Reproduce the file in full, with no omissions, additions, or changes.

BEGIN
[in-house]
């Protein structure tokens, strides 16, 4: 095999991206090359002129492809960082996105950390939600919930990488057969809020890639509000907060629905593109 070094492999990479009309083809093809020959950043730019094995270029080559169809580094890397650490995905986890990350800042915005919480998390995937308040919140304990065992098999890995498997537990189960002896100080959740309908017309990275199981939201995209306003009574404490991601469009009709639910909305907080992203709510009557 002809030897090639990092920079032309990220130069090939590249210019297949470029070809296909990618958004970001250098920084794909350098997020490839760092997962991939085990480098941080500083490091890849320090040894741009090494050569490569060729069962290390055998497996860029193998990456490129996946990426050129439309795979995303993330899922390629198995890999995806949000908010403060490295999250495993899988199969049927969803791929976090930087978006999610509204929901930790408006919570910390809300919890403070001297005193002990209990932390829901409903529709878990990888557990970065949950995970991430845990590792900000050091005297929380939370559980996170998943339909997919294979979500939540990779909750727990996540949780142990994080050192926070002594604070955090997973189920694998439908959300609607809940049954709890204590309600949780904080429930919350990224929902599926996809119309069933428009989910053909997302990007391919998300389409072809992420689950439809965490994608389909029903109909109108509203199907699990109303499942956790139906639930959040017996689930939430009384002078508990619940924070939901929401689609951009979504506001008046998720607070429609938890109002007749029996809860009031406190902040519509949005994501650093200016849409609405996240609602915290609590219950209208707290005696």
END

[in-house]
């Protein structure tokens, strides 16, 4: 095999991206090359002129492809960082996105950390939600919930990488057969809020890639509000907060629905593109 070094492999990479009309083809093809020959950043730019094995270029080559169809580094890397650490995905986890990350800042915005919480998390995937308040919140304990065992098999890995498997537990189960002896100080959740309908017309990275199981939201995209306003009574404490991601469009009709639910909305907080992203709510009557 002809030897090639990092920079032309990220130069090939590249210019297949470029070809296909990618958004970001250098920084794909350098997020490839760092997962991939085990480098941080500083490091890849320090040894741009090494050569490569060729069962290390055998497996860029193998990456490129996946990426050129439309795979995303993330899922390629198995890999995806949000908010403060490295999250495993899988199969049927969803791929976090930087978006999610509204929901930790408006919570910390809300919890403070001297005193002990209990932390829901409903529709878990990888557990970065949950995970991430845990590792900000050091005297929380939370559980996170998943339909997919294979979500939540990779909750727990996540949780142990994080050192926070002594604070955090997973189920694998439908959300609607809940049954709890204590309600949780904080429930919350990224929902599926996809119309069933428009989910053909997302990007391919998300389409072809992420689950439809965490994608389909029903109909109108509203199907699990109303499942956790139906639930959040017996689930939430009384002078508990619940924070939901929401689609951009979504506001008046998720607070429609938890109002007749029996809860009031406190902040519509949005994501650093200016849409609405996240609602915290609590219950209208707290005696």